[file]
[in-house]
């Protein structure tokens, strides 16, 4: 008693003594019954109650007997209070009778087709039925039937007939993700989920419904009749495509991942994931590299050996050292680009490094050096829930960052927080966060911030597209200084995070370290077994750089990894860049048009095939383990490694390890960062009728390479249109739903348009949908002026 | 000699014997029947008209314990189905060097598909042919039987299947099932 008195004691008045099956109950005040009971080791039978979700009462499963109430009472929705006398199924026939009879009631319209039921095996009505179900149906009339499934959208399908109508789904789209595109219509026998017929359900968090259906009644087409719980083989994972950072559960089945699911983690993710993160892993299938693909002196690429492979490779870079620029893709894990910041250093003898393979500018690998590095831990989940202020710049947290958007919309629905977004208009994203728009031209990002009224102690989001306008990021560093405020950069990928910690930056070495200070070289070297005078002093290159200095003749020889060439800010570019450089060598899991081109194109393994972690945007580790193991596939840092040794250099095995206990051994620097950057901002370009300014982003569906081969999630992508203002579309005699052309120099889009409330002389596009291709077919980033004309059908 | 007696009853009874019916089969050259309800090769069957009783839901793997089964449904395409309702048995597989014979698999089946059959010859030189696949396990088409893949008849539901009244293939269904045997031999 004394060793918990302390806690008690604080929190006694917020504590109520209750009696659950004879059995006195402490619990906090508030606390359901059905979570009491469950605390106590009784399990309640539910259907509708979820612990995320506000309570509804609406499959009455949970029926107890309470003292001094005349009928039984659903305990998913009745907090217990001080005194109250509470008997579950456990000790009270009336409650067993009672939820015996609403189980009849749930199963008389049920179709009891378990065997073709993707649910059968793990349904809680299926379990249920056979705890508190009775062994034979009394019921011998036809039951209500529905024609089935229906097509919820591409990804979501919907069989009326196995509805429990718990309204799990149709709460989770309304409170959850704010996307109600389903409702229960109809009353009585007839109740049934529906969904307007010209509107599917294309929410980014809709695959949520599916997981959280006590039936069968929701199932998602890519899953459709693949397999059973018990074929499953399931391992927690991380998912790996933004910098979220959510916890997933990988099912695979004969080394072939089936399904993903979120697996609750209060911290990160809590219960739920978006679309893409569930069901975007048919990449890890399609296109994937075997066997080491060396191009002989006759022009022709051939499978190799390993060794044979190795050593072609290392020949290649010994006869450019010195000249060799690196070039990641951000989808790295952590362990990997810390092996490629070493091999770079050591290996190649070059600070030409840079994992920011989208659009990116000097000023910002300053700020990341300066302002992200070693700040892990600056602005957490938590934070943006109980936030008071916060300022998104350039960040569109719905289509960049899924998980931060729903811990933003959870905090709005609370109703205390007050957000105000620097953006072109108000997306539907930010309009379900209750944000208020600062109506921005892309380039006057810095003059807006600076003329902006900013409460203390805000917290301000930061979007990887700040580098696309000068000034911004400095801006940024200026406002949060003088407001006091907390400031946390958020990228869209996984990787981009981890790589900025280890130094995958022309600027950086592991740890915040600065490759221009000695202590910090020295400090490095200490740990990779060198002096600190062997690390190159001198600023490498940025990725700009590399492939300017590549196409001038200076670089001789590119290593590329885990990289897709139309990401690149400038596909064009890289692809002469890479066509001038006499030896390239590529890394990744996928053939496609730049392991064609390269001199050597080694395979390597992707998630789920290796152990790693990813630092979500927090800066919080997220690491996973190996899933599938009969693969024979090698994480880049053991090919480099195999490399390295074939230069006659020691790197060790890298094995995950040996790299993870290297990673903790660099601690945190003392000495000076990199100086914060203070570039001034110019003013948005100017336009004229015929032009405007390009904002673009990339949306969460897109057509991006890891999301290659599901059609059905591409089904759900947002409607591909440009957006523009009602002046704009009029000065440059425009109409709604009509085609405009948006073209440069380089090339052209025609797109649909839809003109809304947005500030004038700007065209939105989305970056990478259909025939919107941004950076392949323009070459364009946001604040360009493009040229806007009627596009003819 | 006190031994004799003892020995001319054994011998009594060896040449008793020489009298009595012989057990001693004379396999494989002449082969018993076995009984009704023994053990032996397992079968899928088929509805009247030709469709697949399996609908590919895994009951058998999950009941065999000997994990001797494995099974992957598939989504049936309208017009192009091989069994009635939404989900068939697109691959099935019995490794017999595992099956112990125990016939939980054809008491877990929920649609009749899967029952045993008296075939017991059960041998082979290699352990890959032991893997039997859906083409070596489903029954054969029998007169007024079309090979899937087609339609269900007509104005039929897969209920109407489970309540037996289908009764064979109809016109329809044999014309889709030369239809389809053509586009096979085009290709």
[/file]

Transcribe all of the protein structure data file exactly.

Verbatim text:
[in-house]
């Protein structure tokens, strides 16, 4: 008693003594019954109650007997209070009778087709039925039937007939993700989920419904009749495509991942994931590299050996050292680009490094050096829930960052927080966060911030597209200084995070370290077994750089990894860049048009095939383990490694390890960062009728390479249109739903348009949908002026 | 000699014997029947008209314990189905060097598909042919039987299947099932 008195004691008045099956109950005040009971080791039978979700009462499963109430009472929705006398199924026939009879009631319209039921095996009505179900149906009339499934959208399908109508789904789209595109219509026998017929359900968090259906009644087409719980083989994972950072559960089945699911983690993710993160892993299938693909002196690429492979490779870079620029893709894990910041250093003898393979500018690998590095831990989940202020710049947290958007919309629905977004208009994203728009031209990002009224102690989001306008990021560093405020950069990928910690930056070495200070070289070297005078002093290159200095003749020889060439800010570019450089060598899991081109194109393994972690945007580790193991596939840092040794250099095995206990051994620097950057901002370009300014982003569906081969999630992508203002579309005699052309120099889009409330002389596009291709077919980033004309059908 | 007696009853009874019916089969050259309800090769069957009783839901793997089964449904395409309702048995597989014979698999089946059959010859030189696949396990088409893949008849539901009244293939269904045997031999 004394060793918990302390806690008690604080929190006694917020504590109520209750009696659950004879059995006195402490619990906090508030606390359901059905979570009491469950605390106590009784399990309640539910259907509708979820612990995320506000309570509804609406499959009455949970029926107890309470003292001094005349009928039984659903305990998913009745907090217990001080005194109250509470008997579950456990000790009270009336409650067993009672939820015996609403189980009849749930199963008389049920179709009891378990065997073709993707649910059968793990349904809680299926379990249920056979705890508190009775062994034979009394019921011998036809039951209500529905024609089935229906097509919820591409990804979501919907069989009326196995509805429990718990309204799990149709709460989770309304409170959850704010996307109600389903409702229960109809009353009585007839109740049934529906969904307007010209509107599917294309929410980014809709695959949520599916997981959280006590039936069968929701199932998602890519899953459709693949397999059973018990074929499953399931391992927690991380998912790996933004910098979220959510916890997933990988099912695979004969080394072939089936399904993903979120697996609750209060911290990160809590219960739920978006679309893409569930069901975007048919990449890890399609296109994937075997066997080491060396191009002989006759022009022709051939499978190799390993060794044979190795050593072609290392020949290649010994006869450019010195000249060799690196070039990641951000989808790295952590362990990997810390092996490629070493091999770079050591290996190649070059600070030409840079994992920011989208659009990116000097000023910002300053700020990341300066302002992200070693700040892990600056602005957490938590934070943006109980936030008071916060300022998104350039960040569109719905289509960049899924998980931060729903811990933003959870905090709005609370109703205390007050957000105000620097953006072109108000997306539907930010309009379900209750944000208020600062109506921005892309380039006057810095003059807006600076003329902006900013409460203390805000917290301000930061979007990887700040580098696309000068000034911004400095801006940024200026406002949060003088407001006091907390400031946390958020990228869209996984990787981009981890790589900025280890130094995958022309600027950086592991740890915040600065490759221009000695202590910090020295400090490095200490740990990779060198002096600190062997690390190159001198600023490498940025990725700009590399492939300017590549196409001038200076670089001789590119290593590329885990990289897709139309990401690149400038596909064009890289692809002469890479066509001038006499030896390239590529890394990744996928053939496609730049392991064609390269001199050597080694395979390597992707998630789920290796152990790693990813630092979500927090800066919080997220690491996973190996899933599938009969693969024979090698994480880049053991090919480099195999490399390295074939230069006659020691790197060790890298094995995950040996790299993870290297990673903790660099601690945190003392000495000076990199100086914060203070570039001034110019003013948005100017336009004229015929032009405007390009904002673009990339949306969460897109057509991006890891999301290659599901059609059905591409089904759900947002409607591909440009957006523009009602002046704009009029000065440059425009109409709604009509085609405009948006073209440069380089090339052209025609797109649909839809003109809304947005500030004038700007065209939105989305970056990478259909025939919107941004950076392949323009070459364009946001604040360009493009040229806007009627596009003819 | 006190031994004799003892020995001319054994011998009594060896040449008793020489009298009595012989057990001693004379396999494989002449082969018993076995009984009704023994053990032996397992079968899928088929509805009247030709469709697949399996609908590919895994009951058998999950009941065999000997994990001797494995099974992957598939989504049936309208017009192009091989069994009635939404989900068939697109691959099935019995490794017999595992099956112990125990016939939980054809008491877990929920649609009749899967029952045993008296075939017991059960041998082979290699352990890959032991893997039997859906083409070596489903029954054969029998007169007024079309090979899937087609339609269900007509104005039929897969209920109407489970309540037996289908009764064979109809016109329809044999014309889709030369239809389809053509586009096979085009290709």